My first year on the job market, I was very close to getting a campus visit at a small (2-person) philosophy department at a good liberal arts school in the midwest. I wasn't invited to campus, and the department chair told me that the reason was that I did not have any experience at a small college: I didn't attend a small college as an undergraduate and, clearly, as a graduate student I was at a large university. It being my first year on the job market, I had no experience teaching at such colleges. I can't remember his exact words, but his point was that working in a small college, as a member of a small department, requires an understanding of the nature of small colleges and since I didn't have that, I wasn't going to be invited to campus.
At the time, I thought this the height of injustice, but now, having worked at a small college for 10 years, I can see that he was right. The demands of working at a small college require a certain set of skills, and, unless a job candidate has small college experience, it can be difficult to tell if he or she has those skills.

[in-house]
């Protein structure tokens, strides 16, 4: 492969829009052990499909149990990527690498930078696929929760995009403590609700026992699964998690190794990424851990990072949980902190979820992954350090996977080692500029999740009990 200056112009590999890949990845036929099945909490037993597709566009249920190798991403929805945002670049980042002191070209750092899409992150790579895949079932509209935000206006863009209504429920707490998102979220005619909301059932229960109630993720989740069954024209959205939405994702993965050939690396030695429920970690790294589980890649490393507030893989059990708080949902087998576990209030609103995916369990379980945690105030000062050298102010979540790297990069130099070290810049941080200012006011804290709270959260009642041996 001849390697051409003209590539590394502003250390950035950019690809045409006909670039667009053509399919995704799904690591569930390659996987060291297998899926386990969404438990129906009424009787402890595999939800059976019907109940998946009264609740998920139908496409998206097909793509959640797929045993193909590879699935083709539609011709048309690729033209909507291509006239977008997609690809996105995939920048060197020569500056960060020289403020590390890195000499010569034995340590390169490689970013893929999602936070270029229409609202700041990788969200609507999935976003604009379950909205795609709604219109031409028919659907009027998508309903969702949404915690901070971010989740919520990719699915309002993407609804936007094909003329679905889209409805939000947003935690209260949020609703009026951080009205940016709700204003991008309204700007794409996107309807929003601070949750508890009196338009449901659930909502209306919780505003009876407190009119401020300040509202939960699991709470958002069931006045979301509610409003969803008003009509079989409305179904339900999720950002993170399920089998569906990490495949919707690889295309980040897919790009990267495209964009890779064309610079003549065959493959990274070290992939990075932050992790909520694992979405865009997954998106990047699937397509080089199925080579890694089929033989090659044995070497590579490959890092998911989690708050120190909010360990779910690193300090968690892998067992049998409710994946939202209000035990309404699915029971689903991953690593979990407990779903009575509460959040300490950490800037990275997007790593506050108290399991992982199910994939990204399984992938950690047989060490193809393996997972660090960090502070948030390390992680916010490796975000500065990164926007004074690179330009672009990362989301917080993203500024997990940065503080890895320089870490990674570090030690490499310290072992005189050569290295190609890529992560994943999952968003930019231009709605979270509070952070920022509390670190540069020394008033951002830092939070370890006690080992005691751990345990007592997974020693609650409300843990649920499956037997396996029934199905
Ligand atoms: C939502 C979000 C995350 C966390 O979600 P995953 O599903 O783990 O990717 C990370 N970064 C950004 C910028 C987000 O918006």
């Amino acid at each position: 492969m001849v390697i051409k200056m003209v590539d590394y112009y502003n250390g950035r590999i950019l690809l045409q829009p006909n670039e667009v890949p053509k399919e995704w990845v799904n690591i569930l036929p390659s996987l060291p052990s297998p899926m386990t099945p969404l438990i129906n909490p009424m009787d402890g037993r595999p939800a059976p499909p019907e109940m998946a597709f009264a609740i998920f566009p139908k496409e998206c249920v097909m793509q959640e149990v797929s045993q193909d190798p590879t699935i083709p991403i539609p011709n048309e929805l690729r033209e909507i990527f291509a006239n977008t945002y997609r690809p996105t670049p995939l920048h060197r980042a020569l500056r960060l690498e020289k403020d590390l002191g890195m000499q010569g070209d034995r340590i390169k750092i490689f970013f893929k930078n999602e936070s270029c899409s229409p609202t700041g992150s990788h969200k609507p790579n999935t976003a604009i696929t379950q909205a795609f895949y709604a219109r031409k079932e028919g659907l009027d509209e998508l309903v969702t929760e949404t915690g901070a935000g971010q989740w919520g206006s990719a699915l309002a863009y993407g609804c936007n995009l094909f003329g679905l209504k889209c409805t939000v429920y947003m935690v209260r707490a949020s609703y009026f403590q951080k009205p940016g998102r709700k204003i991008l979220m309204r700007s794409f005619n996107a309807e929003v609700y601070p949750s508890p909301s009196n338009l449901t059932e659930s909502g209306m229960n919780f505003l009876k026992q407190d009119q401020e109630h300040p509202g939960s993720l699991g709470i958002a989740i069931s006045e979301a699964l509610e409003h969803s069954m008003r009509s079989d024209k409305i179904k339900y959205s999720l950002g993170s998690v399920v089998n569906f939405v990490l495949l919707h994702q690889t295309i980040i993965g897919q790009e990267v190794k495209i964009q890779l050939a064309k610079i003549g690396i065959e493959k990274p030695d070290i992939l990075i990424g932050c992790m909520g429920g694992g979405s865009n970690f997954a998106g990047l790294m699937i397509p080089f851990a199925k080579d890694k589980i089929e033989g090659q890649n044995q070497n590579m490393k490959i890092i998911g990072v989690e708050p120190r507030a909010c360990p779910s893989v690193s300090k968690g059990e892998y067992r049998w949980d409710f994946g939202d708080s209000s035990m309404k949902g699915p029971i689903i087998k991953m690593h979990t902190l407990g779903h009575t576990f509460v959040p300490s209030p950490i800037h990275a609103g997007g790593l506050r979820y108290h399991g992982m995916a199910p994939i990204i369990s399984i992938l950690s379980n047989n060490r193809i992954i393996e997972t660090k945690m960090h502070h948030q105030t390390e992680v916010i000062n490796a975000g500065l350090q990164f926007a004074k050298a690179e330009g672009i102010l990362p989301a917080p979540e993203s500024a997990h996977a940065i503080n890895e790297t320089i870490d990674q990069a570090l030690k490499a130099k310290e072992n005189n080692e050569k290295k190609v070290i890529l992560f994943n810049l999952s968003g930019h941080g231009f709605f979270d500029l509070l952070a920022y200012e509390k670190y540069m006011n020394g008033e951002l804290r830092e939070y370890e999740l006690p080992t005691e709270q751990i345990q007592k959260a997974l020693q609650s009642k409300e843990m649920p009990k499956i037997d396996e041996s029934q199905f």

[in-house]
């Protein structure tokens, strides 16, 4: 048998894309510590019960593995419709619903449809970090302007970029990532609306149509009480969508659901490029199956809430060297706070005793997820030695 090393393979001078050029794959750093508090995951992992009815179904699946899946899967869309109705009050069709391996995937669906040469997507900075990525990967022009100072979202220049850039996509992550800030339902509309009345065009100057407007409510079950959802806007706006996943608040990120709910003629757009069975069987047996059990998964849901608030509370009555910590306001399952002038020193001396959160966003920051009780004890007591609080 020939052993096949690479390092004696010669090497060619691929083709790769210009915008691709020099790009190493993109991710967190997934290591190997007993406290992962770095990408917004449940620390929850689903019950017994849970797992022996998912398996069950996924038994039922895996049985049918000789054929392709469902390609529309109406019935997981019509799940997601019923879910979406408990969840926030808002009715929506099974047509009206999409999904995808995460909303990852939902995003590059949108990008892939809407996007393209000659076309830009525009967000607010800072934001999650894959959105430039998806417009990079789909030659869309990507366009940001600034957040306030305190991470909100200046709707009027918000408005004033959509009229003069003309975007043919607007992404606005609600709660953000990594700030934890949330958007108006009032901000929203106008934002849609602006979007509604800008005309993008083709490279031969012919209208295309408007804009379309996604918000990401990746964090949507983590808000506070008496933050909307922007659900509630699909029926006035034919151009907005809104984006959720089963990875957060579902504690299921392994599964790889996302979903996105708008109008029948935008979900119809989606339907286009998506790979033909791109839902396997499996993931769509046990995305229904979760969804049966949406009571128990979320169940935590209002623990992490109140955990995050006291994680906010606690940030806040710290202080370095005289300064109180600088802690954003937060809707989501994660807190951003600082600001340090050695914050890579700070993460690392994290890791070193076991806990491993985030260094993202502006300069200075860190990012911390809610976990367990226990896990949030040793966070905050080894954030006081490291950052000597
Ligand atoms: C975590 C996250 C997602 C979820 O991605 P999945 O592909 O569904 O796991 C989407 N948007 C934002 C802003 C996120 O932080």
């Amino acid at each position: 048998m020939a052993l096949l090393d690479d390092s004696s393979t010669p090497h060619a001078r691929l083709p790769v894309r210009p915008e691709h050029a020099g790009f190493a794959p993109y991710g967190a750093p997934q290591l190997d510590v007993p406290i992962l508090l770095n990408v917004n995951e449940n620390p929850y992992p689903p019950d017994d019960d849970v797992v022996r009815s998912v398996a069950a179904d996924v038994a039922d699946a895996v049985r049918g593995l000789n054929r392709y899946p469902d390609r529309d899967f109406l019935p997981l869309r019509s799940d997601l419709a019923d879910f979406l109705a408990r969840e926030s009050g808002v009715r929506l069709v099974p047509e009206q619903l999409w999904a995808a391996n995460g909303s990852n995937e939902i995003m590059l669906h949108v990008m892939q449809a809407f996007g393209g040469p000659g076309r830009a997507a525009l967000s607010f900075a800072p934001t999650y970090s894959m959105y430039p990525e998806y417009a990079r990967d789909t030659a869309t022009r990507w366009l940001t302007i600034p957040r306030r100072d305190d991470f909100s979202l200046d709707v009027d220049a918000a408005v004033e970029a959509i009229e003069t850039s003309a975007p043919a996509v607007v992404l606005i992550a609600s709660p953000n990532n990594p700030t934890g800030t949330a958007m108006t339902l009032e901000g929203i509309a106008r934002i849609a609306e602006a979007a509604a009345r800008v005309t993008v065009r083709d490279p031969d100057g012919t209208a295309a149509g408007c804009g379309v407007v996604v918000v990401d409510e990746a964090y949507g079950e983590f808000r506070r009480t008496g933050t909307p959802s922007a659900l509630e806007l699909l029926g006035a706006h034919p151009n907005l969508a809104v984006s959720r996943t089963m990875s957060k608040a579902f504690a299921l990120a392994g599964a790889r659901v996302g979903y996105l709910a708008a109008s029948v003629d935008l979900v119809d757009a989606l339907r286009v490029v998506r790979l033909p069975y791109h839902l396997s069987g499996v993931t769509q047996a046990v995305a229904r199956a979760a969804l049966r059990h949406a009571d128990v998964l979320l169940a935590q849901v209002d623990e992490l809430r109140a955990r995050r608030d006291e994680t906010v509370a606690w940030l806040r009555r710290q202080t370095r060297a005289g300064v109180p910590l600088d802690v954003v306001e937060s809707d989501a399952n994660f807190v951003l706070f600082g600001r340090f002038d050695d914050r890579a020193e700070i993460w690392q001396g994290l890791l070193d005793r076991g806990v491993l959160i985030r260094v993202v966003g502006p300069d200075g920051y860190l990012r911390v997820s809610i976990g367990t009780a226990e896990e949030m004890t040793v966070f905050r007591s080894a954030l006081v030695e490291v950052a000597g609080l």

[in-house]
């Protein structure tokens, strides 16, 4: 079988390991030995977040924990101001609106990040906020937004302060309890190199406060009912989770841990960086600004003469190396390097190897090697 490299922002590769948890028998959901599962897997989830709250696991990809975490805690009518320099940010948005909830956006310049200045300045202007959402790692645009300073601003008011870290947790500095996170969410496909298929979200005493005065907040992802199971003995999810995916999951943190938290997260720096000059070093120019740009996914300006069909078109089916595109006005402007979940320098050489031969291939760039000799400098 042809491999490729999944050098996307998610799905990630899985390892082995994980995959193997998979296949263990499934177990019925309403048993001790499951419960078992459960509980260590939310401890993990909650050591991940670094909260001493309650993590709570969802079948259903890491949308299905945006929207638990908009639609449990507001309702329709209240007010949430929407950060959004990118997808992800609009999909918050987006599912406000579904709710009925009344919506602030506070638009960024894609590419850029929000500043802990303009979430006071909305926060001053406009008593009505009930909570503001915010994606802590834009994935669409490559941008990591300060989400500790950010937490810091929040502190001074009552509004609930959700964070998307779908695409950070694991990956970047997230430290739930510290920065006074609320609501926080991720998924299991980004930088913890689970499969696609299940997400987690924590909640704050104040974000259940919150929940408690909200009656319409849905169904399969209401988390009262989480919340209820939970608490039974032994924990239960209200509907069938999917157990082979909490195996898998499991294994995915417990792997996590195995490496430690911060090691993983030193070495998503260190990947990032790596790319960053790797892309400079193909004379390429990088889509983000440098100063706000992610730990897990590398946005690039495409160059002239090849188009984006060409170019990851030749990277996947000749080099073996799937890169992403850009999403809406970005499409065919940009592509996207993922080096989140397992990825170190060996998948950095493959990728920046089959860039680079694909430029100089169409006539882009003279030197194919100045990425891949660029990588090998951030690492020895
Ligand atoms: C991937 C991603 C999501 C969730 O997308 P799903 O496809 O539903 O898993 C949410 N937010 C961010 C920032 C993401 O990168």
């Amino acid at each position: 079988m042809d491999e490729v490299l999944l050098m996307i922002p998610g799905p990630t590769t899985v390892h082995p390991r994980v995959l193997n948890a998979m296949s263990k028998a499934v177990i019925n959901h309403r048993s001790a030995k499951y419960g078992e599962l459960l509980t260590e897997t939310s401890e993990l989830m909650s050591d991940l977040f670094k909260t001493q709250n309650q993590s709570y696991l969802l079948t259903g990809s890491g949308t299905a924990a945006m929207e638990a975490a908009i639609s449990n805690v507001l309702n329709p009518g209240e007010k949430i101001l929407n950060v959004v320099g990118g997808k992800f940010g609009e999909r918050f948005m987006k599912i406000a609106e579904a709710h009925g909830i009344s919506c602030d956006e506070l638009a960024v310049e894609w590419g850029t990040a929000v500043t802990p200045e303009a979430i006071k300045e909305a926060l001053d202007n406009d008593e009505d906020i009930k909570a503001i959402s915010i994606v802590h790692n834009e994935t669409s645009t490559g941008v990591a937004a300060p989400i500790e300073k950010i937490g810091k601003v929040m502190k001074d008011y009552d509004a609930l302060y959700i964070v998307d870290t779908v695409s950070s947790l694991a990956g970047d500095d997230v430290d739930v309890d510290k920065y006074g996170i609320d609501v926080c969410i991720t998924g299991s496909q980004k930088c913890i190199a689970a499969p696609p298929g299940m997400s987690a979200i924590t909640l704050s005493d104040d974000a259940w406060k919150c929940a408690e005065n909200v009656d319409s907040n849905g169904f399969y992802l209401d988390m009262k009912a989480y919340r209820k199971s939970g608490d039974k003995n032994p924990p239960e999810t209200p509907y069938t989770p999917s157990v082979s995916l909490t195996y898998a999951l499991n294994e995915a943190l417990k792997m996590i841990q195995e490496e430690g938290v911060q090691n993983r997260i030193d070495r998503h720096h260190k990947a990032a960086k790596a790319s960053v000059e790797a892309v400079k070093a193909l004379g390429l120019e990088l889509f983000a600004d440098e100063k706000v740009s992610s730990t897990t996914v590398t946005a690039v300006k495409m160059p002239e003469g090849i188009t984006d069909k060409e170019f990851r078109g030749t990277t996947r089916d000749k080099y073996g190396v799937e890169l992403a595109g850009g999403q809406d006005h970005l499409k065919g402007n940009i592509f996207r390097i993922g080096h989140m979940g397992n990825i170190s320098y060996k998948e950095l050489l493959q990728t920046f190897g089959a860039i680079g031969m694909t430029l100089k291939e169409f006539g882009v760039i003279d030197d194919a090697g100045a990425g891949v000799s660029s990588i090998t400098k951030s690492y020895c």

All of this leads me to ask what steps, if any, are graduate departments taking to prepare their students for jobs at small colleges? What suggestions do faculty who teach at small colleges have for our colleagues in Ph.D. programs? What would you like to see in potential job candidates? What do job candidates think about their preparation for jobs at small colleges? Do you feel well-prepared for such jobs? What could be done to make you more prepared?
I can offer one suggestions--perhaps readers will have others. For the last few years I have been helping out the big university down the road from mine by mock interviewing their students as they enter the job market. Very few, if any, of the faculty there have experience at a small college, so while they conduct mock interviews from the perspective of a research university, they are unable to accurately simulate what an interview with a college like mine would be like. So I come in and mock interview the students. This has been, from the reports of both faculty and students, incredibly helpful. Are others doing anything like this?